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    Good for low light and Bokeh effect (APS-C Sensor)
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    Great continuous autofocus.
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    Luggable
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    Hot-shoe, mic port and image stabilization

The ​Bad

  • No flip screen

Sony a5100 – Best Vlogging Camera for Starters

The Sony a5100 was one of the first Sony mirrorless to become really popular. Even today, it is still a common choice for its cheap price and great quality.

There are a few things that make this camera still worth buying for vlogging in 2018.

The most important one: new Sony mirrorless cameras don’t come with a flip camera like this one does. And in fact, their image quality isn’t too different —unless you compare to 4k with the a6300 and 6500.

Also, the 5100 has the same lens mount as the newest model —excepting the high-end Sony Alpha 7 lineup. This makes it so you can start with this camera and start collecting high-quality lenses you will be able to use when you upgrade your camera.

With a good lens —around f/1.8 or f/2.5—-, this camera becomes of extremely good value for video blogging. Its low-light performance can’t be compared to the compacts listed here unless you get a really good lens.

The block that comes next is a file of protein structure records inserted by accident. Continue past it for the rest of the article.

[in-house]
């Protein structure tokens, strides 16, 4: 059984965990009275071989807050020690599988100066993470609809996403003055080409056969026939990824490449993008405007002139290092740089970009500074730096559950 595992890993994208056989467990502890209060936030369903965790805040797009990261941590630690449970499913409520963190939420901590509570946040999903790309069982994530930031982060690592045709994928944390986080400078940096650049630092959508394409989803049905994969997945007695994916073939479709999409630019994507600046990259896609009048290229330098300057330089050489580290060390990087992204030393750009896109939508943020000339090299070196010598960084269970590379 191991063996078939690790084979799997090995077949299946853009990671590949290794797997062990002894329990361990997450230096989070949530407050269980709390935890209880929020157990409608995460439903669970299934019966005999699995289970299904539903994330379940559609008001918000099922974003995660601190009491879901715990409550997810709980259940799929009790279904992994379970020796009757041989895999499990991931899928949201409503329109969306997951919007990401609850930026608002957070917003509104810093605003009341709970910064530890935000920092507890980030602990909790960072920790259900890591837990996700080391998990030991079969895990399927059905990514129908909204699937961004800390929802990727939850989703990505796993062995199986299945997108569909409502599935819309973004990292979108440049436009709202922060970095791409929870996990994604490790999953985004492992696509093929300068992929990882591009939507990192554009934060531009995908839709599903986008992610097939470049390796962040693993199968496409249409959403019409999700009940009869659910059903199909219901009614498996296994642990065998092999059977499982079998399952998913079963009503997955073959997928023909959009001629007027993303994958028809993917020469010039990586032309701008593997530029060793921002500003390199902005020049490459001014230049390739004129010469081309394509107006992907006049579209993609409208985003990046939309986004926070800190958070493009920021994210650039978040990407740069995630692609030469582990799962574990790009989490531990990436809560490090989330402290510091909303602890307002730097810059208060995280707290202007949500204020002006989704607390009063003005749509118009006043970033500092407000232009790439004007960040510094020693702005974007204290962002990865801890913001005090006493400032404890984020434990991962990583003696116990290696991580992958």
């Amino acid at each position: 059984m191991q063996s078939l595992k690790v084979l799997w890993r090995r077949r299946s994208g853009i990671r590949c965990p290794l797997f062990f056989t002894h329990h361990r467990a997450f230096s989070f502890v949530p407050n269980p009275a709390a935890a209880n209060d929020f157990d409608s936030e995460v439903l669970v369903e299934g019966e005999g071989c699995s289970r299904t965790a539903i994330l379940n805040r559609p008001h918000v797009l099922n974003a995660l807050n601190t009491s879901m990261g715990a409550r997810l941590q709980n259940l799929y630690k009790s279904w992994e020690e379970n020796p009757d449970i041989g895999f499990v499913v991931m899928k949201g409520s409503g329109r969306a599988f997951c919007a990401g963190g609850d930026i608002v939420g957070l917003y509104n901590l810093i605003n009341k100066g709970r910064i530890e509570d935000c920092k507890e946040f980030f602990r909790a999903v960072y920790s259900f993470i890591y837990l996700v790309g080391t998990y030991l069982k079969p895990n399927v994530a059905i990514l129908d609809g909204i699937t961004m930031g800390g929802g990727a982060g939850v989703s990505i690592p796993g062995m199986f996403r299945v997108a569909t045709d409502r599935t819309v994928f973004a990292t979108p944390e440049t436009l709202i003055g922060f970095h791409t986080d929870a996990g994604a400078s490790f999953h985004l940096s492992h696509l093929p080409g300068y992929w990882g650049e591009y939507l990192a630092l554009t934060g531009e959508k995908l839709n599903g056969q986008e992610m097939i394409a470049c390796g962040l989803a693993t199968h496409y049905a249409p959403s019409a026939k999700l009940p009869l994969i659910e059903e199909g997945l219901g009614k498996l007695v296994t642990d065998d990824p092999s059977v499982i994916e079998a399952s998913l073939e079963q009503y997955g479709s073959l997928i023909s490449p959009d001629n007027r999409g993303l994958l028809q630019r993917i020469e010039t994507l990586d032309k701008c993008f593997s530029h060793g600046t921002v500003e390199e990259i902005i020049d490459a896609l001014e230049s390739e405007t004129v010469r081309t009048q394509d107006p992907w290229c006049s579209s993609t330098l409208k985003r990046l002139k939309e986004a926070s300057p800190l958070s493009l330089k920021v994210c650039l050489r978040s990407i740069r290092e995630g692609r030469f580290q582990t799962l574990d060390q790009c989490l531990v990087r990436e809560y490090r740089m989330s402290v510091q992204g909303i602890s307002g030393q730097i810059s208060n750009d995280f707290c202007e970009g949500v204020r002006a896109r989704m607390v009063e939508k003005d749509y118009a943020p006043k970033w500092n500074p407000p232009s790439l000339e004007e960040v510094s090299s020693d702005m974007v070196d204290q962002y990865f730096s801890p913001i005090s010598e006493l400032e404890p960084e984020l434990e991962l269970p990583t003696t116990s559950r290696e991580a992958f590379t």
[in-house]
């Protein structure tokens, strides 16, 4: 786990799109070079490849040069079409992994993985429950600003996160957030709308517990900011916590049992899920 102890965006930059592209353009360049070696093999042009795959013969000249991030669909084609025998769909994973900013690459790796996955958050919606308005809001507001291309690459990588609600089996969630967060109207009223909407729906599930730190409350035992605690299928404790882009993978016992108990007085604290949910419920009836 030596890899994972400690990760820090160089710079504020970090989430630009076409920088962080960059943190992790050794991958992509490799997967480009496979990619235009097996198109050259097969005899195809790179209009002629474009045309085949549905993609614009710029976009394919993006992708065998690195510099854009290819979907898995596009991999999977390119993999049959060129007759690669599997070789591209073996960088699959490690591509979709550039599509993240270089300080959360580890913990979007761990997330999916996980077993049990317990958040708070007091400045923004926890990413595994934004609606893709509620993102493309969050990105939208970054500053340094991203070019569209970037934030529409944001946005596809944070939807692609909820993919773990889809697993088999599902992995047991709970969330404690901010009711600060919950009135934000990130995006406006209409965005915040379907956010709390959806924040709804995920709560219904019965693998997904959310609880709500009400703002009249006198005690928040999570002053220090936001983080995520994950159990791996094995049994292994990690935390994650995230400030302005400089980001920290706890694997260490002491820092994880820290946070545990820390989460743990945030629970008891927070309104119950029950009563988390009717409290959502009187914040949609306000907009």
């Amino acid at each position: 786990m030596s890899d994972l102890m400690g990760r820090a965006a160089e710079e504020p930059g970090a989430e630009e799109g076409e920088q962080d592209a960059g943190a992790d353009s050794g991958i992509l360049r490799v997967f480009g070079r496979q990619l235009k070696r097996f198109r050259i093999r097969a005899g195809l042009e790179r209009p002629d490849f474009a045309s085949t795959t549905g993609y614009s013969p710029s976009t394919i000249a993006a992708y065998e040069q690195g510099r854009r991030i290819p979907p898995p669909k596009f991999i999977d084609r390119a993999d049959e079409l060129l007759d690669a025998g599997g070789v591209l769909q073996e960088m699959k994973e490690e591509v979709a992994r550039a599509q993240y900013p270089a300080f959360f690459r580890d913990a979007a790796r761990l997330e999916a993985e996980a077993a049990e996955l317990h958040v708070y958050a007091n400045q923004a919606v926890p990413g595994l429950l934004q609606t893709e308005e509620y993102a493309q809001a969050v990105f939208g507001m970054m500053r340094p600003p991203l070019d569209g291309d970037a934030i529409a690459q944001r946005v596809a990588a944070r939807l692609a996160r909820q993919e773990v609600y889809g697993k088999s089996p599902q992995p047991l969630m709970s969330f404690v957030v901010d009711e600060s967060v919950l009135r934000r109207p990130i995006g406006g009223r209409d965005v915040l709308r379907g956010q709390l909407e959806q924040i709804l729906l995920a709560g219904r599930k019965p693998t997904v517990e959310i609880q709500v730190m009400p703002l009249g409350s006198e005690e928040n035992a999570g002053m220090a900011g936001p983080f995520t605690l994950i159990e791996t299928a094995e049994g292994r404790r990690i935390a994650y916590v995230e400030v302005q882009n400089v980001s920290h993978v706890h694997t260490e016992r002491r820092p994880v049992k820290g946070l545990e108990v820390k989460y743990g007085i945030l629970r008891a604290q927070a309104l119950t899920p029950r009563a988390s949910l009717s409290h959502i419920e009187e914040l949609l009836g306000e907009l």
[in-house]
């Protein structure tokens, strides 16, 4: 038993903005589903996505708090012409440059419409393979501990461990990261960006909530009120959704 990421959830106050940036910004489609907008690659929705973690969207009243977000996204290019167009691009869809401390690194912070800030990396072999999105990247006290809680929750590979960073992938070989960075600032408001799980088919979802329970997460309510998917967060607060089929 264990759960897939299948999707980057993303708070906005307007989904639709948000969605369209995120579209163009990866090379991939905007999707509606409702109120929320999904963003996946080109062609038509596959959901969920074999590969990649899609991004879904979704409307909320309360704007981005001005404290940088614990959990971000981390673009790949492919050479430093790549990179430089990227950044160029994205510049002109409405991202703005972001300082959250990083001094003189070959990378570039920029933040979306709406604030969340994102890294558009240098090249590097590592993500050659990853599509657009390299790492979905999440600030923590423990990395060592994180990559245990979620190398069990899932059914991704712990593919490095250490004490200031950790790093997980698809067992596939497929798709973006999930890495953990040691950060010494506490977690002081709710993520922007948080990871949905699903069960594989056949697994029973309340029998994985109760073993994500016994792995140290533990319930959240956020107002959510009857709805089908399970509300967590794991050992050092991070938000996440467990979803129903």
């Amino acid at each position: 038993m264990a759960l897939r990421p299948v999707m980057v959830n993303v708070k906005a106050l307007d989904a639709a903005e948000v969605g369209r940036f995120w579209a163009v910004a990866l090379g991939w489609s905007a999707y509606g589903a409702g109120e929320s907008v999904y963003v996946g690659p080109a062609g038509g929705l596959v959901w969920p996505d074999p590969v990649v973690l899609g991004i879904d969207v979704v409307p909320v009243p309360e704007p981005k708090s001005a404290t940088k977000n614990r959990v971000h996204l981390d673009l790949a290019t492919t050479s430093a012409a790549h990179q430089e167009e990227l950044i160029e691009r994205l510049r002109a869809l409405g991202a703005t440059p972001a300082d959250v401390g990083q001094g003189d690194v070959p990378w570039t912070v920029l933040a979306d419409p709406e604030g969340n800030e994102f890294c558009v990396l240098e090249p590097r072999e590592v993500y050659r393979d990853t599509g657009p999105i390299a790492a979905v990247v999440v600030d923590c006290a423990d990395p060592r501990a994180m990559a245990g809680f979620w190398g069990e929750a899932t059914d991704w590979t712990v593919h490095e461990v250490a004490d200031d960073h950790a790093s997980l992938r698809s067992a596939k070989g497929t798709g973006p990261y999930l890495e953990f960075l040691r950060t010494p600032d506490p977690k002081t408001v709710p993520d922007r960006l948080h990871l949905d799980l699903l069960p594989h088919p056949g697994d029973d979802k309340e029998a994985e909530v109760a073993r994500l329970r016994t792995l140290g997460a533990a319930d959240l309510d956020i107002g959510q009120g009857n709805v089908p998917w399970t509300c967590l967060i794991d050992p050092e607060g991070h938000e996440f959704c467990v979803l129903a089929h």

The biggest downside is the lack of image stabilization, which will make you get a lens with OIS. The stock lens does come with stabilization, but future lenses you acquire for this camera will be more expensive.

However, you should take advantage of its low price to get a really good lens from the beginning.

Read the full review: Sony a5100

The Good

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    Good for low light and Bokeh effect (APS-C Sensor)
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    Flip-up screen
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    Cheap price
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    Luggable

The ​Bad

  • Small sensor
  • No external mic port
  • There are cheaper cameras with 4k

Will

A photography enthusiast and camera junkie. Will has been researching, testing and comparing vlogging cameras for more than 2.5 years and does this as his full-time job.